But I cannot understand the baseless, monstrous comparisons to Adolf G-ddamned Hitler; strapping on guns and publicly, proudly threatening the president; I cannot understand a willful abandonment of humanity for inhumanity, the hatred of the other who dares to exist.

So. Where do you go with this?5 Where do you find that compassion without cause? How do you care for the other when the other is against (health) care? Where do you find love to combat intolerance so visceral?

________
1. “The West Wing,” “Take This Sabbath Day.” Sam Seaborn to Leo McGarry on the President’s refusal to take a stand against capital punishment.
2. For those unable to view or hear the video, the title tells you the long and short of it. An Israeli man is talking about how in Israel, they care for people, particularly soldiers, and provide everyone with health care. As he speaks, a woman off camera shouts “Heil Hitler.” He says to the reporter “did you hear that? She said to a Jew ‘Heil Hitler’.” He then confronts her: “I’m a Jew, you’re telling me ‘Heil Hitler?’ Shame of you! Shame of you!” Full transcript when I have headphones.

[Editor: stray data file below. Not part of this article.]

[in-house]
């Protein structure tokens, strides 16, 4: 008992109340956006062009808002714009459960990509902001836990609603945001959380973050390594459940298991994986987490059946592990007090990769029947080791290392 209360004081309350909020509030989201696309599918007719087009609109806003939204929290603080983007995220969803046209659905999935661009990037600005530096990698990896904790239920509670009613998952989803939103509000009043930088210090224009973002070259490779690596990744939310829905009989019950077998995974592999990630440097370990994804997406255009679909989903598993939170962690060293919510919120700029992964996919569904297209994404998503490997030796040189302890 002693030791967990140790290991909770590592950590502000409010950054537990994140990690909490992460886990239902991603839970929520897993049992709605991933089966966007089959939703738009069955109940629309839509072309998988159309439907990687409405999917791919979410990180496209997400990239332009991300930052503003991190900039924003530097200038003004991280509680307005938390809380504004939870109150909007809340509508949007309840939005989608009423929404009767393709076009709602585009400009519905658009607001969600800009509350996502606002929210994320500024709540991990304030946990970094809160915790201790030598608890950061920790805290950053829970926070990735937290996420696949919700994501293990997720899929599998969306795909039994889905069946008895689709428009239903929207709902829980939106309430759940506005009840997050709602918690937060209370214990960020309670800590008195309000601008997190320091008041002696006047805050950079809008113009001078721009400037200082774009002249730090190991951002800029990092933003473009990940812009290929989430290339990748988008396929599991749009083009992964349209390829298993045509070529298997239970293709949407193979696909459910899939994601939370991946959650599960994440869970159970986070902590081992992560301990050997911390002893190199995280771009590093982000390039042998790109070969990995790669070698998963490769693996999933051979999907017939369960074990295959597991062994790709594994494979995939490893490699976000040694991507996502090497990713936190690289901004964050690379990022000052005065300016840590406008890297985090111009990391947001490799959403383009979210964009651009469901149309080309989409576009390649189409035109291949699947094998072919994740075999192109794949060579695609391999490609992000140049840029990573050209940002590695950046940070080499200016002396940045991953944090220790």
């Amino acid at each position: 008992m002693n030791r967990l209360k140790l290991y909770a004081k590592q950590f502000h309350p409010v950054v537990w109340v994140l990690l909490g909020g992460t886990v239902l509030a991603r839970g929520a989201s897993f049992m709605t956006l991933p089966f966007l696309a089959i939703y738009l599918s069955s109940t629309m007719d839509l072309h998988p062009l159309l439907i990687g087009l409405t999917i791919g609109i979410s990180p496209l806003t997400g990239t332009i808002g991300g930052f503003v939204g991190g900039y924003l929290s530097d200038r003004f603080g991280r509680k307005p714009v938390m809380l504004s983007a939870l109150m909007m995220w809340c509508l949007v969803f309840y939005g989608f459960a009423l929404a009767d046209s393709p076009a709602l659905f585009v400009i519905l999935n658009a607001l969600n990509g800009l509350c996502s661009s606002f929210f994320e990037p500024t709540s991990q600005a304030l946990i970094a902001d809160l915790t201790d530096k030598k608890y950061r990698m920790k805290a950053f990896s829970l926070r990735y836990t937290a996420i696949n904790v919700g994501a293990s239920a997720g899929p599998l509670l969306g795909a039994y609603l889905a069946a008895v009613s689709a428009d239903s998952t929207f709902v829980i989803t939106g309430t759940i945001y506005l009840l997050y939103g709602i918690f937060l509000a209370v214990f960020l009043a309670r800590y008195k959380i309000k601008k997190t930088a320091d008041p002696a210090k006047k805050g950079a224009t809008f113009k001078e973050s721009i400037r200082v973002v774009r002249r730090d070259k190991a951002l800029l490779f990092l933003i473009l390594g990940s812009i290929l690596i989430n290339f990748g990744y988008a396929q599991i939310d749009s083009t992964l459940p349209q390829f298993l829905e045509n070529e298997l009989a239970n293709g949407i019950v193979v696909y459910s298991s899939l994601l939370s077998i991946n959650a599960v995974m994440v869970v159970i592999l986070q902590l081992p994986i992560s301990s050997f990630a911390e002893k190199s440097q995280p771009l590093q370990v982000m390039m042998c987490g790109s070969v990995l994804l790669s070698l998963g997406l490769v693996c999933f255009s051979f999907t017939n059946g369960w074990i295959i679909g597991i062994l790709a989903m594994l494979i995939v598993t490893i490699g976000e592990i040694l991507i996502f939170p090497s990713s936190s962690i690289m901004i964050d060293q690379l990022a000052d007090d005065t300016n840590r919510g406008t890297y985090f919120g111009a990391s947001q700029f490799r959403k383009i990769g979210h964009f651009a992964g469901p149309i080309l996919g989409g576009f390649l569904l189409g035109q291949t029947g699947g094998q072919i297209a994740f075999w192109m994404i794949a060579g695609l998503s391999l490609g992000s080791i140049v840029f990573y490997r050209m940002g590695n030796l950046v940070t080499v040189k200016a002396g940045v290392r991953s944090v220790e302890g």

3. Hate crime-tracking groups report upswing in activity against President Obama, a health care protester uses Twitter to encourage people to carry and even use guns at town meetings, a Tampa town hall turns violent and is cancelled
4. Black Rep. David Scott (D-Georgia)’s offices are vandalized with a four-foot swastika following a town hall meeting, a woman has her poster of Rosa Parks ripped out of her hands. If you’re not quite sure about this racial undercurrent, I invite you to take a look at the comment section of virtually any piece about health care reform.
5. Me? I intellectualize.

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That’s stupid: Saying what we mean

On Womanist Musings, Renee has a post up apologizing for her ableist language in the form of the word “crazy”. I am a former and occasional crazy person, by which I mean that throughout high school and some of college I had an alternate education plan to help to address my emotional problems and their presentation in the classroom. Near the end of my first year of college, I also checked myself into a hospital where I spent the first three days screaming off and on and keeping a tally of my panic attacks. And this past week I had a three-day-long, slow-burn freak out because my friend touched my side. So the word “crazy” as a generic insult should, perhaps, be close to my heart. But it’s not particularly. Renee’s post got me thinking about why that might be.